Check out these cool cake pops. Self-directed. Student-made recipes.
When this class asked to make cake pops the traditionalist in me thought – “oh dear, let’s find a cake pop recipe”; “who can I ask for a cake pop recipe?”; and “I haven’t mastered cake pops!”
Yeah, so? (defense mechanism)
Okay, honestly I have never made my own cake pops (cue shocked audience track) because the thought of mixing frosting into crumbled cake had not dawned on me as an incredibly attractive task. So when my students asked to make these small sticks of joy I saw it as an opportunity to do something new for me. I would have a chance to learn WITH my students. None of this “here is the recipe for cake pops” and “here’s how to make it pretty” stuff. I didn’t test a batch beforehand so I would seem like an expert. As my students created their own cake and frosting recipes, I had a chance to live through their explorations of working with ratios of frosting to cake, combination of flavours and ingredients, and ultimately production of an aesthetically significant product.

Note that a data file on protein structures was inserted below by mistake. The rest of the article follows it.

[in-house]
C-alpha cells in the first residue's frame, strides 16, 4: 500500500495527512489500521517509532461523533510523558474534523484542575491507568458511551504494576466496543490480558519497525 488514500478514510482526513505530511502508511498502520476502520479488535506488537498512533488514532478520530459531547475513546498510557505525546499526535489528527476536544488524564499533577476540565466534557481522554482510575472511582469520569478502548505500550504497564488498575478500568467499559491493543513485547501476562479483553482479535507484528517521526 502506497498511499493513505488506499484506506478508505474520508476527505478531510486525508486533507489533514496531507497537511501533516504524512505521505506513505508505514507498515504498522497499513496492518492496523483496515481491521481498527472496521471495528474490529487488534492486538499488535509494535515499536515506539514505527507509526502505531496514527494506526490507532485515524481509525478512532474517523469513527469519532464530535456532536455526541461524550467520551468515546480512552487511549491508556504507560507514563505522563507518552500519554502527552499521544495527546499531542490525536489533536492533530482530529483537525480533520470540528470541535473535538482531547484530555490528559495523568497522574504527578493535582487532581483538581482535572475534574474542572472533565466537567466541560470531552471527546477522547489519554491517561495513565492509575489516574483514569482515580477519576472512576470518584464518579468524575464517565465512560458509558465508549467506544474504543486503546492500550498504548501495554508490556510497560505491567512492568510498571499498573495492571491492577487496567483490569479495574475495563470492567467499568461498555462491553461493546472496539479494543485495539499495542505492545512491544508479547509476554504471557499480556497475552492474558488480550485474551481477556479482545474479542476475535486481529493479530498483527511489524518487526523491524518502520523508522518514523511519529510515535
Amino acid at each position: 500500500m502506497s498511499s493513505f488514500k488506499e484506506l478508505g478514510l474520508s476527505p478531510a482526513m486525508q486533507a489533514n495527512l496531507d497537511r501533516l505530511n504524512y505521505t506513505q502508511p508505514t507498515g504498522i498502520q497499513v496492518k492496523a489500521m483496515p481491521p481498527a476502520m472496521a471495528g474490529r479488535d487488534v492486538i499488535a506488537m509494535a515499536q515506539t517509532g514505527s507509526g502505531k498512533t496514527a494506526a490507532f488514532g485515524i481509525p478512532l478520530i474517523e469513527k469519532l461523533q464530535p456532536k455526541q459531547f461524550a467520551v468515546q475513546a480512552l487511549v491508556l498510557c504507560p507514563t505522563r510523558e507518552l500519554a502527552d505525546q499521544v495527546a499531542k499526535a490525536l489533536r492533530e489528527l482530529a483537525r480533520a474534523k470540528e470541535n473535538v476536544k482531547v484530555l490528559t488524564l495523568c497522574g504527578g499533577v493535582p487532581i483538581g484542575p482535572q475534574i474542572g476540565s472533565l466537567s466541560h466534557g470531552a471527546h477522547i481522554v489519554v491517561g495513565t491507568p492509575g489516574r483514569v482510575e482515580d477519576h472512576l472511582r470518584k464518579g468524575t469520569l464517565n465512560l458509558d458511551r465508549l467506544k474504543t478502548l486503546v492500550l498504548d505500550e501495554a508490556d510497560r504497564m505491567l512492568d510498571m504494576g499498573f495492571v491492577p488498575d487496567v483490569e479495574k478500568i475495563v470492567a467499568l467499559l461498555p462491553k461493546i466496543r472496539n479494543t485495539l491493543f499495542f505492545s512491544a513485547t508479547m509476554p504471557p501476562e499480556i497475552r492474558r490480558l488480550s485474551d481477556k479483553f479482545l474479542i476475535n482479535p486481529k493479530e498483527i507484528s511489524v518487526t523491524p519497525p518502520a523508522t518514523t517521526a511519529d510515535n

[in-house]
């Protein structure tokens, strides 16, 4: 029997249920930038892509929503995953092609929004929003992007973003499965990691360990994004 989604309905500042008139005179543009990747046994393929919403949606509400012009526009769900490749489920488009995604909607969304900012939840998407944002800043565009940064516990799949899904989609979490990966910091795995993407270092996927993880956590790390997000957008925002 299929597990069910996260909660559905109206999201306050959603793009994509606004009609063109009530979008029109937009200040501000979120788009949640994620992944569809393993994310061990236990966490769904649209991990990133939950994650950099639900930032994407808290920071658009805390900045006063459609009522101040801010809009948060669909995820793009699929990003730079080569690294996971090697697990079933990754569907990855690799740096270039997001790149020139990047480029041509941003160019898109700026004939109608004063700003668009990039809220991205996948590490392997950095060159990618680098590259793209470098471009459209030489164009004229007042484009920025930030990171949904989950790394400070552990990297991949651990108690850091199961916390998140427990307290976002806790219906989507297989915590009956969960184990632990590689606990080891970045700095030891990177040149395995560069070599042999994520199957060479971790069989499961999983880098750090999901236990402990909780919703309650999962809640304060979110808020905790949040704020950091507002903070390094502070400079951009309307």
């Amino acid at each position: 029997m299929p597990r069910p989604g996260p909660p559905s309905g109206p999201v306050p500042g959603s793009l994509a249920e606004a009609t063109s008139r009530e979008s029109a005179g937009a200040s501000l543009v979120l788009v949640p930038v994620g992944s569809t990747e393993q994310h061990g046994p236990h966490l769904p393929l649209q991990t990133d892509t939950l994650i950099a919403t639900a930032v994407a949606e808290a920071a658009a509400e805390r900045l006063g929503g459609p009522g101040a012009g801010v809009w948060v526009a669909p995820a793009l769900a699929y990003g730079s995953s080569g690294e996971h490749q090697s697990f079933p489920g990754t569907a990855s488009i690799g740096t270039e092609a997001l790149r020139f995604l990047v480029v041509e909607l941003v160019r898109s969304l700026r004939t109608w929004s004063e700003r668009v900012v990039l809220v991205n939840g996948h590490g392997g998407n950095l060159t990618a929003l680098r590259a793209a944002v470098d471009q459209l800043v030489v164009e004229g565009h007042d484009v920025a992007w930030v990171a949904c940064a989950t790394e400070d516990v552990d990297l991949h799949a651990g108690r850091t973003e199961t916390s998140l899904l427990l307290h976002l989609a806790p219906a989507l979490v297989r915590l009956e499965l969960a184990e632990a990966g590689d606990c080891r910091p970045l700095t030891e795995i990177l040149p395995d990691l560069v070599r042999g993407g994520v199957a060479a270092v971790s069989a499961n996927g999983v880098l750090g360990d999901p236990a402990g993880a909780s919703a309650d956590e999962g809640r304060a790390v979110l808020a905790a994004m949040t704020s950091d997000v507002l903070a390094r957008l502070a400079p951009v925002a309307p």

We had the opportunity to attend a presentation by Bill Ferriter (@plugusin) today. I will share some of my favourite quotes from him in the next post, but a piece of advice I extracted from the conversations today was – it is not about what is important for ME and what I think is right (and therefore must be transmitted to my students) but it is about HOW my students are engaging with their content. I envision my student’s learning processes to be a reflection of how I process and connect information. How can I expect students to engage and/or find passion in the content and required curriculum if I do not engage with it in a level that is reflective of what today’s classrooms should be?
Something to think about. All from cake pops. Who thought?